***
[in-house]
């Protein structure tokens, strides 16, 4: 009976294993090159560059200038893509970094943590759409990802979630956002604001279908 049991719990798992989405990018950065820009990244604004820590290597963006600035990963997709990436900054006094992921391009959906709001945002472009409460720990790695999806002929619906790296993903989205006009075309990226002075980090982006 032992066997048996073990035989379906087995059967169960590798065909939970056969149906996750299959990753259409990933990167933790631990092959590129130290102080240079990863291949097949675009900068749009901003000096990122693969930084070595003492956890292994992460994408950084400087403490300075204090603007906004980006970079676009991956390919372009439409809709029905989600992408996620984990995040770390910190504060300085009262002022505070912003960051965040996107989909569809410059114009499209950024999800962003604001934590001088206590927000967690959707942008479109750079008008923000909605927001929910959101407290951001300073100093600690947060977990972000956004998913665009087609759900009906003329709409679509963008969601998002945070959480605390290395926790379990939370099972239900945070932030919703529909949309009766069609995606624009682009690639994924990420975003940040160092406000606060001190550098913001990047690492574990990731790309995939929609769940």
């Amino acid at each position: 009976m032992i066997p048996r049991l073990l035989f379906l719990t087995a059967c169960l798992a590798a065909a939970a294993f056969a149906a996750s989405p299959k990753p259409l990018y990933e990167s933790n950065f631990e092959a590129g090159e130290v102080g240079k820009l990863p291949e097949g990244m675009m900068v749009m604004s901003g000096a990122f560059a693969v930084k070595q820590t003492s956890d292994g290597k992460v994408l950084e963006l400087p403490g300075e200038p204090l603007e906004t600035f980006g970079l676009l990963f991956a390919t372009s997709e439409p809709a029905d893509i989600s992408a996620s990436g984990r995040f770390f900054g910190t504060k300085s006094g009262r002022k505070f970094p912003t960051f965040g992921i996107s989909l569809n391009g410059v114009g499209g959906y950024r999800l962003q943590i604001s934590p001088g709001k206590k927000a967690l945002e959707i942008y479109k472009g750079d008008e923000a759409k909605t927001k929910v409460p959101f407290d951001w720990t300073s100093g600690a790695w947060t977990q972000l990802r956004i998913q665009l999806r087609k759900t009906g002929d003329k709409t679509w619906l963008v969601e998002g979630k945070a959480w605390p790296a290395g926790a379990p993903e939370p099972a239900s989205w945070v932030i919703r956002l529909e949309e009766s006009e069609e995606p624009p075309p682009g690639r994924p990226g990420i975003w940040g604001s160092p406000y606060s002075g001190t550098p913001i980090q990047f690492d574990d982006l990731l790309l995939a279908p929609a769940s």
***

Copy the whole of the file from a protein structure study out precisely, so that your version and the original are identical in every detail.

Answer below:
[in-house]
């Protein structure tokens, strides 16, 4: 009976294993090159560059200038893509970094943590759409990802979630956002604001279908 049991719990798992989405990018950065820009990244604004820590290597963006600035990963997709990436900054006094992921391009959906709001945002472009409460720990790695999806002929619906790296993903989205006009075309990226002075980090982006 032992066997048996073990035989379906087995059967169960590798065909939970056969149906996750299959990753259409990933990167933790631990092959590129130290102080240079990863291949097949675009900068749009901003000096990122693969930084070595003492956890292994992460994408950084400087403490300075204090603007906004980006970079676009991956390919372009439409809709029905989600992408996620984990995040770390910190504060300085009262002022505070912003960051965040996107989909569809410059114009499209950024999800962003604001934590001088206590927000967690959707942008479109750079008008923000909605927001929910959101407290951001300073100093600690947060977990972000956004998913665009087609759900009906003329709409679509963008969601998002945070959480605390290395926790379990939370099972239900945070932030919703529909949309009766069609995606624009682009690639994924990420975003940040160092406000606060001190550098913001990047690492574990990731790309995939929609769940």
């Amino acid at each position: 009976m032992i066997p048996r049991l073990l035989f379906l719990t087995a059967c169960l798992a590798a065909a939970a294993f056969a149906a996750s989405p299959k990753p259409l990018y990933e990167s933790n950065f631990e092959a590129g090159e130290v102080g240079k820009l990863p291949e097949g990244m675009m900068v749009m604004s901003g000096a990122f560059a693969v930084k070595q820590t003492s956890d292994g290597k992460v994408l950084e963006l400087p403490g300075e200038p204090l603007e906004t600035f980006g970079l676009l990963f991956a390919t372009s997709e439409p809709a029905d893509i989600s992408a996620s990436g984990r995040f770390f900054g910190t504060k300085s006094g009262r002022k505070f970094p912003t960051f965040g992921i996107s989909l569809n391009g410059v114009g499209g959906y950024r999800l962003q943590i604001s934590p001088g709001k206590k927000a967690l945002e959707i942008y479109k472009g750079d008008e923000a759409k909605t927001k929910v409460p959101f407290d951001w720990t300073s100093g600690a790695w947060t977990q972000l990802r956004i998913q665009l999806r087609k759900t009906g002929d003329k709409t679509w619906l963008v969601e998002g979630k945070a959480w605390p790296a290395g926790a379990p993903e939370p099972a239900s989205w945070v932030i919703r956002l529909e949309e009766s006009e069609e995606p624009p075309p682009g690639r994924p990226g990420i975003w940040g604001s160092p406000y606060s002075g001190t550098p913001i980090q990047f690492d574990d982006l990731l790309l995939a279908p929609a769940s």